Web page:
I believe that as an architect I have an ethical duty to design solutions that are energy efficient, durable, and healthy. It is my job to understand the materials that are available in the market today, know how to use the materials effectively, and to know the impacts on indoor air quality, durability, and the environment. The added value that an architect brings to a project is based a practical understanding of material science, building science, and spatial relationships. The process of design is like translating musical notes into a symphony of parts to create a masterpiece. The results will not always be an icon of building mastery, sometimes it will simply be a well crafted space that brings function and form together into a harmonious marriage.
Does green cost more? This is a question I get all the time from everyone. The answer is ABSOLUTELY NOT!!!!
Going green is a vague term that means lots of things to lots of people. For many it is simply energy-efficient strategies. Building a home that is energy-efficient is actually mandated by code, but hard to enforce. Most quality builders understand that just getting by is not a good business model and build better than code. Other strategies for going green are to use native plantings, using water conserving fixtures, No-VOC paints and caulk, and a well designed heating and cooling system.
A few years ago I purchased a slightly better than code minimum house in the Valley. The insulation is fiberglass (can be done right, but it is really hard to make it work), the windows are vinyl (this is an area that I would encourage you to upgrade), and the Heating and Cooling system is minimal. We purchased the home with the goal of buying a house that would be easy to resell in three – five years while we got our feet on the ground from both my wife and I changing our jobs (she switched jobs and I changed roles in mine). We lived in the home for a year suffering through the high electric bills that come with a home-built to those standards. Then I decided to ‘fix’ the problems. I air sealed the home as best as I could without tearing out any drywall, removing any trim, or doing any major renovation. Basically I used a lot of DAP caulk in strategic places. Then I hired an expert, Elite Insulation, to come and do the work that I do not enjoy – strategic insulation. We doubled the attic insulation and air sealed using spray foam the bonus room above the garage. The total cost for my ‘upgrades’ was $1,500. I saved $500 in the next year on energy bills. So my investment had a three-year payback (in the same economy where every other investment was moving backwards this one was cash positive in three years). I also took advantage of the incentive programs that were available at the time which made my project a two-year payback, but those programs have expired so I will not spend time explaining them.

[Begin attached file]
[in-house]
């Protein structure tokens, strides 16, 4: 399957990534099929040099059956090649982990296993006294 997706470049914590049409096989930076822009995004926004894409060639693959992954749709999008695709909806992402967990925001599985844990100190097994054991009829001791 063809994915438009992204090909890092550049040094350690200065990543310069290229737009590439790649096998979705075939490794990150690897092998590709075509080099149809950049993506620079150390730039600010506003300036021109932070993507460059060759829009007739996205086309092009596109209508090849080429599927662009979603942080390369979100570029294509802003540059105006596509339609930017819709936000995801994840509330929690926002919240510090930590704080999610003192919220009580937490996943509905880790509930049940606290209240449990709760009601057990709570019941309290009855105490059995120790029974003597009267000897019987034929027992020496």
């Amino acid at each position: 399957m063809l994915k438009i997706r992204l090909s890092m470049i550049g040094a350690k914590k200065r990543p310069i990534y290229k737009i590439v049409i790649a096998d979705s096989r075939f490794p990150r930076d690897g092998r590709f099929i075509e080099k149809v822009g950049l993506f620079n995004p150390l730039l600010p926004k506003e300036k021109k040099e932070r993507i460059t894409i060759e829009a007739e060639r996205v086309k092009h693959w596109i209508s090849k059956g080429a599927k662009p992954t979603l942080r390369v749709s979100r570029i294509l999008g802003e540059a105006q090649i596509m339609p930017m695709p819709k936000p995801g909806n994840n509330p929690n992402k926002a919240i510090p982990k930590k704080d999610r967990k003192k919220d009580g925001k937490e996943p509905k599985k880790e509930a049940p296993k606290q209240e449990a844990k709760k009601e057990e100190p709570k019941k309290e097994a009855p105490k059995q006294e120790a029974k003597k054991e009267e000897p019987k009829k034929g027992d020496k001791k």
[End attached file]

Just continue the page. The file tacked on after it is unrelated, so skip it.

I realize that $1,500 is a lot of money to most people in this economy. That would feed a family for several weeks, keep your car on the road for several months, or get you a weekend away from the stress of life. However, if you look at the bigger picture, in two years (had we not sold the house) we would have had $500 more in our pocket every year to save for other things.
Going green is not about politics, it is not more expensive, and it is not complicated. It is simply finding people who have the knowledge to help you, looking at a bigger picture, and making strategic choices along the way.
For more thoughts on saving money, protecting the environment, and on architectural design visit my websites: